There are two types of people in the world: those who attend reunions and those who avoid them.
I’ve always been an attender, you know. I love ’em. I go to college reunions, but I especially like my Woodford County High School reunions. There’s one this weekend, and I’m going.
A reunion is appealing on the most basic level because it’s a party, and there’s food and drink and music. And friends are there—people I’ve known for a long, long time.
Here’s where it gets puzzling, though. You can’t really say your reunion is packed with your best friends, can you? That’s probably because you’ve drifted apart from many of your buddies from back in the day, or maybe your closest friends from high school are reunion avoiders. The friends you see at reunions, then, might not be your best-ever friends. That’s how it is for me, anyway.
So why do I get such a good feeling about the people I reunite with?
It’s not because we’ve got so much in common. We likely went to different colleges (or not at all), moved to different towns or states, work in different fields, and hold different religious and political values. Sure, we shared the same high school 30 or 40 years ago, but we now lead lives apart. If I were lifetime besties with the folks I see at reunions, we’d get together more often than once every five years, right?
But we did share the same high school. I mean, we walked the same halls, we went to the same ballgames, and we cruised the same (lame) hot spots on weekends. You know, growing up in a Kentucky county with a single high school guaranteed us a set of shared experiences, even if our homes and families were quite different.
So even if we’re not everyday buddies, there’s something there. Something that runs deep and true.
When I go to the reunion this weekend, I won’t see the guys in my core group of buddies—not all of them, anyway. Instead, I’ll see three people from my home room, two from Ms. Cox’s advanced chemistry class, eight people I was in band with, a girl I took out a couple of times, and several girls I wanted to take out but was too chicken to ask.
And here’s the thing: When I talk to these folks, we’re going to help each other remember things we had both forgotten. Some memories are funny and some are painful—after all, we were teenagers navigating a transformative period. By talking to them, I’ll be reminded of people and experiences that helped mold me into the person I am today. And not only will they round out my memory of high school, see, they will round out … me.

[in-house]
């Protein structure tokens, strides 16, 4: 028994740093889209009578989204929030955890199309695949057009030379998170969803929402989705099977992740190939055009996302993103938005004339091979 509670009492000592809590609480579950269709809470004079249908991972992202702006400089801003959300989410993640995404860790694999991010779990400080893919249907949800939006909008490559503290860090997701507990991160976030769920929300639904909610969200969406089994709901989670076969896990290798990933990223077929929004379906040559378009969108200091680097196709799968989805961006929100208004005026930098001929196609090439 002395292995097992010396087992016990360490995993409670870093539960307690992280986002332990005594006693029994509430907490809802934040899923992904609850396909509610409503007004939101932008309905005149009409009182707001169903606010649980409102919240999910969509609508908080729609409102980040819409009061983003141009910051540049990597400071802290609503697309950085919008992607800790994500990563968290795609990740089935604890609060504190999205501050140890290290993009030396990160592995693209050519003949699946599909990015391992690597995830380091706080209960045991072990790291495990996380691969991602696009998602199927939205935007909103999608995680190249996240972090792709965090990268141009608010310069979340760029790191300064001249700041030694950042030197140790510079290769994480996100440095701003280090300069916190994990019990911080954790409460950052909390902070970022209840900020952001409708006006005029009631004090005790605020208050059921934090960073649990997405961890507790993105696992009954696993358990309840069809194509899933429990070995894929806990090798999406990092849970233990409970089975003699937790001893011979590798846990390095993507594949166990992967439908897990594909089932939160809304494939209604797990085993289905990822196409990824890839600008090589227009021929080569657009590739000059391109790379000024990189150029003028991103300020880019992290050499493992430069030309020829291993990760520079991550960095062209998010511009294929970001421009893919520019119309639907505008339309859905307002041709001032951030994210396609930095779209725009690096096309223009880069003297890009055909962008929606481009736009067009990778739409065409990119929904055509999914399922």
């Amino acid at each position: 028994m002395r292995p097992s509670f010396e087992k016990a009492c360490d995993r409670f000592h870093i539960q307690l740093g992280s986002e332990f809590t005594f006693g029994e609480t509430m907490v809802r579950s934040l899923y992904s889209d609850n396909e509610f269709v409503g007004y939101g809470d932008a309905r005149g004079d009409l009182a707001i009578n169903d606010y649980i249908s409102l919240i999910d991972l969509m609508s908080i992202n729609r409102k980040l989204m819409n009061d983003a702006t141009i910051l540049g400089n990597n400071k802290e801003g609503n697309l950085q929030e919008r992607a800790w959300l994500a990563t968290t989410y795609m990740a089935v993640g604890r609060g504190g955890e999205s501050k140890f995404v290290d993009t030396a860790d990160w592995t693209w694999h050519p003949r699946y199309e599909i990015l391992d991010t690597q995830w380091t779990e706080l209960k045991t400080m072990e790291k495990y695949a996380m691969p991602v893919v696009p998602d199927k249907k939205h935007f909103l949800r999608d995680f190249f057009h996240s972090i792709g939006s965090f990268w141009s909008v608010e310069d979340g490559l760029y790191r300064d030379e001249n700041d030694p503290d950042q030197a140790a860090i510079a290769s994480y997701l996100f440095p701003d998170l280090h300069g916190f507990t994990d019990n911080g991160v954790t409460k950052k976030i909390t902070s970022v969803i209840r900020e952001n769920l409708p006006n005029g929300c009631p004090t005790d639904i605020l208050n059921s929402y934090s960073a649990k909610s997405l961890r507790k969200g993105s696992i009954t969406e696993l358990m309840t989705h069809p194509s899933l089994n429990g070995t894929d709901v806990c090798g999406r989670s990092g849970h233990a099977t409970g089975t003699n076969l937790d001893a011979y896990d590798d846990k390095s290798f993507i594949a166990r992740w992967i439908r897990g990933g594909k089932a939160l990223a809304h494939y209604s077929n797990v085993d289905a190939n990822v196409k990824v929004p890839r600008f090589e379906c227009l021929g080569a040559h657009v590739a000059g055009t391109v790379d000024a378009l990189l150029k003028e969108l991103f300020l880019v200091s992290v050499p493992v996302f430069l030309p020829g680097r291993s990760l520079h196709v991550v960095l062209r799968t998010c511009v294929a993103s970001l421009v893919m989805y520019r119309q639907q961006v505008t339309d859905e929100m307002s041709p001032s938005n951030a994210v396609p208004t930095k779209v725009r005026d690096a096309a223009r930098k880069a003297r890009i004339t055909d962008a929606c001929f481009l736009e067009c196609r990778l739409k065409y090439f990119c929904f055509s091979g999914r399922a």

At reunions, I have been reminded of my youth. I have been reminded of the person I was. Of the person I wanted to be. Of the person I became.
Hands down, the best thing I ever experienced at a reunion was getting to know Robbie. He
and I shared the same graduation year—1976—but little else. We didn’t have a single class together. His friends were ball players; mine were musicians. He was an athlete who started at quarterback and also excelled in basketball and baseball. He was one of the most popular guys in school, and I didn’t know him, not even a little bit.
It drove me crazy, mostly because he was adored by the girls, and I—even though I sat first chair trombone for four years (first chair!)—was not.
I didn’t know him, but I was always pretty sure he was a dumb jock. I didn’t know him, but I was pretty sure those girls made a big mistake.
Then I got to know Robbie. At a reunion. I can’t tell you how it happened, but we found ourselves in the same corner of a room or at the same table, and we started talking. We damn near had to introduce ourselves; that’s how separate our high school lives were.
And I’ll be damned if I didn’t like him. Robbie and I talked for a long time, and I discovered he was insightful and funny and a dang good guy. No wonder the girls liked him. In that one evening, my decades-long impression of Robbie was changed forever. And with it, my belief in the unfairness of high school hierarchy.
Don’t get me wrong. High school society is still wack. I mean, it’s owned and operated by teenagers. But because I went to that reunion and became friends with the Robbie I never knew as a teenager, I became a better adult. And at the next reunion five years later, we continued our conversation, comparing notes about our lives and our time in high school.
But Robbie won’t be at the reunion this weekend. He died a few years ago. I’ll miss him, believe me, and I’ll miss others who ran out of life before they became old men and women. I won’t dwell on it, though. I’ll be having such a good time comparing notes with other folks and rounding out other memories, I won’t let Robbie’s absence weigh me down. But there’ll be a moment or two.
Life zips by. It comes and it goes, and that’s a fact. So if I can catch a kernel of insight from a classmate at the reunion this weekend, I’m going to grab it. Those kernels won’t be around forever. Neither will those classmates. And neither will I.
I love reunions.